matched. His feel, tones, sounds, solos, production, and rhythm playing are “the standards” for originality,
passion, and fire. It’s hard to believe he was 27 when he passed. He will not be forgotten. Not by me. He was life
changing.." --- Steve Lukather
- "He would play rhythm and melodic parts at the same time. It was like two guitar things happening at once. The
guy could pretty much get any sound that he wanted. He was a magician. If he could hear it in his head, he
could get it." --- Andy Johns, Hendrix producer/Engineer
Time has done nothing to diminish his legacy; in fact, his influence and
popularity has only grown over the years. After 42 years, we still can’t help
but feel cheated out of what could have been. Many guitarists feel cheated
out of what he had to look forward to learn. Most of us are grateful for what
we did learn from him in the short time he was with us.
This was the final interview with Jimi conducted on September 11, 1970, just
seven days before he passed away from a drug overdose which induced fatal
choking on September 18, 1970. His girlfriend, Monika Dannemann, became
alarmed when she was unable to rouse him from sleep. Jimi was pronounced
dead on arrival at St. Mary Abbot's Hospital in London. Ironically, he had left the
message 'I need help, bad man', on his managers answering machine earlier
that night. The message wasn't picked up in time.
Although this colorful musical genius and 'demi-god' died at only 27 years old,
leaving behind only 4 completed albums, The Jimi Hendrix Experience was
inducted into the Rock & Roll Hall of Fame in 1992. Noel and Mitch attended,
while Jimi's father accepted the honor on Jimi's behalf. For more rare Jimi
music, visit Jimi's official site maintained by his family and be sure to check out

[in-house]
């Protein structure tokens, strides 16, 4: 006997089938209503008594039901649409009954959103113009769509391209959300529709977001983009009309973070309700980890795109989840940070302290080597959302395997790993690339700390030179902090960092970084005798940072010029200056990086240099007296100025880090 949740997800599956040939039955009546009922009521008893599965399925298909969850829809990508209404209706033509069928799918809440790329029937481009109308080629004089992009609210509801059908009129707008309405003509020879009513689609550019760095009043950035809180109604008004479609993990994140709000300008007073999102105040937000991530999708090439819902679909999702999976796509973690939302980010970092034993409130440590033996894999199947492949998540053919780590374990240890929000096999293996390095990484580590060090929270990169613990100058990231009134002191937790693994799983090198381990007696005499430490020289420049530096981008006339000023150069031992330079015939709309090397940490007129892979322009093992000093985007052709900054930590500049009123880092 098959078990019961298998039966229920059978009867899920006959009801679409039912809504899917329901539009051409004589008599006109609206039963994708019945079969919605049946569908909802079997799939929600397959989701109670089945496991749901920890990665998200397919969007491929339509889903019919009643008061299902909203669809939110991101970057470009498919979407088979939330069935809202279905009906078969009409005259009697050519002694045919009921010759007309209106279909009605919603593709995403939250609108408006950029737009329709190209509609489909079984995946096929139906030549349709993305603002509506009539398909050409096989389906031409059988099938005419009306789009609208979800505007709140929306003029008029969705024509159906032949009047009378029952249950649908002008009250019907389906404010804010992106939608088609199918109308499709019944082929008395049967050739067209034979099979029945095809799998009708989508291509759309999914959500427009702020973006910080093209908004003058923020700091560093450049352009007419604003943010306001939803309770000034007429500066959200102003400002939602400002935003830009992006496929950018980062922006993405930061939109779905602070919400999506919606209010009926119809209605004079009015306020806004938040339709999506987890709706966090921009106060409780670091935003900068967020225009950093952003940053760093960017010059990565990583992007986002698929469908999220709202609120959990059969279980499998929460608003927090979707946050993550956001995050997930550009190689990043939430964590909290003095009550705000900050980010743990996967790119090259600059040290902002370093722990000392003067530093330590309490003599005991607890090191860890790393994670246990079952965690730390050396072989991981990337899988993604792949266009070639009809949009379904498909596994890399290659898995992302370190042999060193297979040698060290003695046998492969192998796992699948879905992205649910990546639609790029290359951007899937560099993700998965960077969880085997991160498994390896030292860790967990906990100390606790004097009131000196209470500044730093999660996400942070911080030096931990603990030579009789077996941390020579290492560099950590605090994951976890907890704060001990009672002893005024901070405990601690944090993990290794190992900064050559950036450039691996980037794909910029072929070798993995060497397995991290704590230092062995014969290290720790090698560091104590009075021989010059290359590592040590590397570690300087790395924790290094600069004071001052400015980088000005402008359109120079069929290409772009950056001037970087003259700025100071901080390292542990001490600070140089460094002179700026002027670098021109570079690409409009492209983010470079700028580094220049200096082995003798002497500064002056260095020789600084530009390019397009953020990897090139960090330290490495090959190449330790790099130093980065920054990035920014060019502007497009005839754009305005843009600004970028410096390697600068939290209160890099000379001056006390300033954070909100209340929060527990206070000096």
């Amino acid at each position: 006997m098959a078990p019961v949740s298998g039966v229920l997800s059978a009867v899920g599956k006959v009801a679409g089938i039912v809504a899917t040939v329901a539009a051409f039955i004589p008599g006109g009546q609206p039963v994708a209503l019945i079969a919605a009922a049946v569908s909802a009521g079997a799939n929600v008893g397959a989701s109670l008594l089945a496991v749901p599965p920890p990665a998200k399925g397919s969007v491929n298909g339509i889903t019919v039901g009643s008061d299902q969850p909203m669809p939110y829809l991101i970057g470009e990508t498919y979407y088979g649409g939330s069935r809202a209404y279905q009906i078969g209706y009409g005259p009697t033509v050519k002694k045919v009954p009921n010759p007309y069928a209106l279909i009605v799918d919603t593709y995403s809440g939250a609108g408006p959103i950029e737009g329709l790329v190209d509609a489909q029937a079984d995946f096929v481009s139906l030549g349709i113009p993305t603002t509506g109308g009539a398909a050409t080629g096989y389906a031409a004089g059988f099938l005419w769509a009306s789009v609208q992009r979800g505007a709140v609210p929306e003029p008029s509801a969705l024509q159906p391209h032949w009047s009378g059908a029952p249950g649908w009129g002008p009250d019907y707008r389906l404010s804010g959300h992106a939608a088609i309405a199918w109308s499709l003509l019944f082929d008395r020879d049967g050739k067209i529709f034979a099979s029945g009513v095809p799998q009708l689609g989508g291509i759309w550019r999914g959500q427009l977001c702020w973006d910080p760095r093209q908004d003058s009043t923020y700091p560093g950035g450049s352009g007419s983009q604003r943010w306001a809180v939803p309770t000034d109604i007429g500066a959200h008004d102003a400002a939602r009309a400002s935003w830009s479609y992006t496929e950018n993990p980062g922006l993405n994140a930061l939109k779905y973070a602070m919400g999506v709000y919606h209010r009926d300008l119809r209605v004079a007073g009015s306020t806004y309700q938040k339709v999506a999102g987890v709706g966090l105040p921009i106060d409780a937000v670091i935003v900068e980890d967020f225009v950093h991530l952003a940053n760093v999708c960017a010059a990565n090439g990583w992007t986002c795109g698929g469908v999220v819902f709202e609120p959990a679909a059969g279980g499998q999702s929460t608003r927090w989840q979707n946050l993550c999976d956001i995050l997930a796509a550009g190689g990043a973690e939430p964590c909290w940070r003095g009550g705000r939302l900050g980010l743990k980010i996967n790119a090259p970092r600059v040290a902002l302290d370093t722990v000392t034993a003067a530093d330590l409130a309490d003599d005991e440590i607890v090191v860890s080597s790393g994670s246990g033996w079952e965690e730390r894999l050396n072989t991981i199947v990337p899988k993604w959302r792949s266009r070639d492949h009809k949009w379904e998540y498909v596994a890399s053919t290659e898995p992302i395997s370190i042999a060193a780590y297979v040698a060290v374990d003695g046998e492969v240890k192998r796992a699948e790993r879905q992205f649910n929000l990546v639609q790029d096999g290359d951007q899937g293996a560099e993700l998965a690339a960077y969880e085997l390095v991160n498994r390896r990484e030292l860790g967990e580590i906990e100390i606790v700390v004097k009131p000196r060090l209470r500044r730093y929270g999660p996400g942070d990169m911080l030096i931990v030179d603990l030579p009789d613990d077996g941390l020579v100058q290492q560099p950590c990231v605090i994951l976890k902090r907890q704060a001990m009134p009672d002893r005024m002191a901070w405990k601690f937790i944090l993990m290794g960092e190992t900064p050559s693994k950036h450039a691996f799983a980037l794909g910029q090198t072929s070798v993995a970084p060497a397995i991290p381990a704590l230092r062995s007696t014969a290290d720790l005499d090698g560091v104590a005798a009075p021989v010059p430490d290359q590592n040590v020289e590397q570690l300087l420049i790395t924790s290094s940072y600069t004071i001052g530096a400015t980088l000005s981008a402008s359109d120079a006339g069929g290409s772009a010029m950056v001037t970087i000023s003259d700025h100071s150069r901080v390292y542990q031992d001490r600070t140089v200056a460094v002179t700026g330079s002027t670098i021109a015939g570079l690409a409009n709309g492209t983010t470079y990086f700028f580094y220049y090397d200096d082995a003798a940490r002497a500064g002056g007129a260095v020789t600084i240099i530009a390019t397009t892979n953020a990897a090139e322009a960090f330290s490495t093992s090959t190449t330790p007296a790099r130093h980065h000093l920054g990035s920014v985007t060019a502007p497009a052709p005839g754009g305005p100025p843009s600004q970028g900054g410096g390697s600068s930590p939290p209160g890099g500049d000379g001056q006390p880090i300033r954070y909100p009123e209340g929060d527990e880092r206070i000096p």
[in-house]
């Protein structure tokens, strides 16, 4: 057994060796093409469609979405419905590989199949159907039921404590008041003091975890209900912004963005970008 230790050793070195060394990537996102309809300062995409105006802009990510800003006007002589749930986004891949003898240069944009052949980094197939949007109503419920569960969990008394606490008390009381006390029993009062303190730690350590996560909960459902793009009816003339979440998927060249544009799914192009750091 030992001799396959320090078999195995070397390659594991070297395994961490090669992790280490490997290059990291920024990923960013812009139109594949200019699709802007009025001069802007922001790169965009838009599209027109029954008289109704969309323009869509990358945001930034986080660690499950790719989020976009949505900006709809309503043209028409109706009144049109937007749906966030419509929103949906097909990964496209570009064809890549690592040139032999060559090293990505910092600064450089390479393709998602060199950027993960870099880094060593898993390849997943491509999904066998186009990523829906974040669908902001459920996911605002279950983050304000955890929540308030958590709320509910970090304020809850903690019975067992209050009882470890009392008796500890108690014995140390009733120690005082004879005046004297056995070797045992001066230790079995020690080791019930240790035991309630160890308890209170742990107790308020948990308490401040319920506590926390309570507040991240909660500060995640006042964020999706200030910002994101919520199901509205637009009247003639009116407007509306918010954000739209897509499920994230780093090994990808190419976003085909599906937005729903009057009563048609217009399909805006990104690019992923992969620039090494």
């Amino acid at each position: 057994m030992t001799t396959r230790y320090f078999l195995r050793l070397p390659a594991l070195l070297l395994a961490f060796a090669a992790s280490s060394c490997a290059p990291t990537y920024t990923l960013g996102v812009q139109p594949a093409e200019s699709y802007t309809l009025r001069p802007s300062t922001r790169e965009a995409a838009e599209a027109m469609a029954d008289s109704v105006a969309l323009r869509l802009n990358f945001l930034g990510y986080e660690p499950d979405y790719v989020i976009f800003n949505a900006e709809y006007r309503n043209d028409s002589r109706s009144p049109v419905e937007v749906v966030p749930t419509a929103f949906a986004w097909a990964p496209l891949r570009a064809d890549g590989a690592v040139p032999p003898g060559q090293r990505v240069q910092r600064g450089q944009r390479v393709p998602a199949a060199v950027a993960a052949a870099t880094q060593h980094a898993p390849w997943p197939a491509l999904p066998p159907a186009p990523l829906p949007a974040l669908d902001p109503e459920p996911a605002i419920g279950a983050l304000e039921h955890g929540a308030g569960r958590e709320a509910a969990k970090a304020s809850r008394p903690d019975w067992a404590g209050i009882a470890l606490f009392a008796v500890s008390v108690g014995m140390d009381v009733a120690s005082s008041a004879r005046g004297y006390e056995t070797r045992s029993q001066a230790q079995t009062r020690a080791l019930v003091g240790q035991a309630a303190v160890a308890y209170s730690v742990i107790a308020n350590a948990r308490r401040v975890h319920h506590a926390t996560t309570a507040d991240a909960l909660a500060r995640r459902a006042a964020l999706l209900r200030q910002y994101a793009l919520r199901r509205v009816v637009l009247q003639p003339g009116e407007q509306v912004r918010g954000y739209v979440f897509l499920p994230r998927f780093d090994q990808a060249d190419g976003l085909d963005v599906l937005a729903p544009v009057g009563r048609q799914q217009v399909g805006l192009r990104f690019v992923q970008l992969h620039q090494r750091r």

the Jimi memorabilia. We close our tribute with a tasteful tour of Jimi's final
resting place in his native Renton, Washington, just outside Seattle.
- "When I die, I want people to play my music, go wild, and freak out an' do anything they wanna do."
Now to dispell all the false rumors that surrounded his death...The autopsy
showed Jimi's system contained nine sleeping tablets of Vesparax, small
traces of another barbiturate Seconal, and 20 mg of amphetamine. Contrary
to stories that have evolved since his passing, no needle marks or other signs
of hard drugs were found. In fact, a leading forensic scientist said at the time,
that the dose of sleeping pills was too low to be fatal in itself. The official
cause of death rendered was "inhalation of vomit due to barbiturate
intoxication". He did not O.D. and there was NO heroin involved.
Many of the songs were recording techniques that could only be produced in a studio
environment. As a result, with the exception of "Spanish Castle Magic" and "Little Wing"
(where Jimi plays through a 'Leslie' speaker usually reserved for Hammond organs) the rest
of the tracks were rarely performed live. If you listen to the intricate psychedelic effects on
songs like "If 6 was 9", as used in the film Easy Rider, or "You Got Me Floatin'", with the
swirling, backwards guitar solo, then you can appreciate why he didn't try to reproduce
these live. The song "One Rainy Wish" was impossible for his rhythm section to play live as
it began as a ballad but eventually developed a rock feel during the chorus that is in a
different time signature than the verses.
There are very few tracks available of Jimi's collaborations with other
artists. We did find a couple rare audio tracks however: an "Earth Blues"
jam with Johnny Winter and "Stormy Monday" with Buddy Guy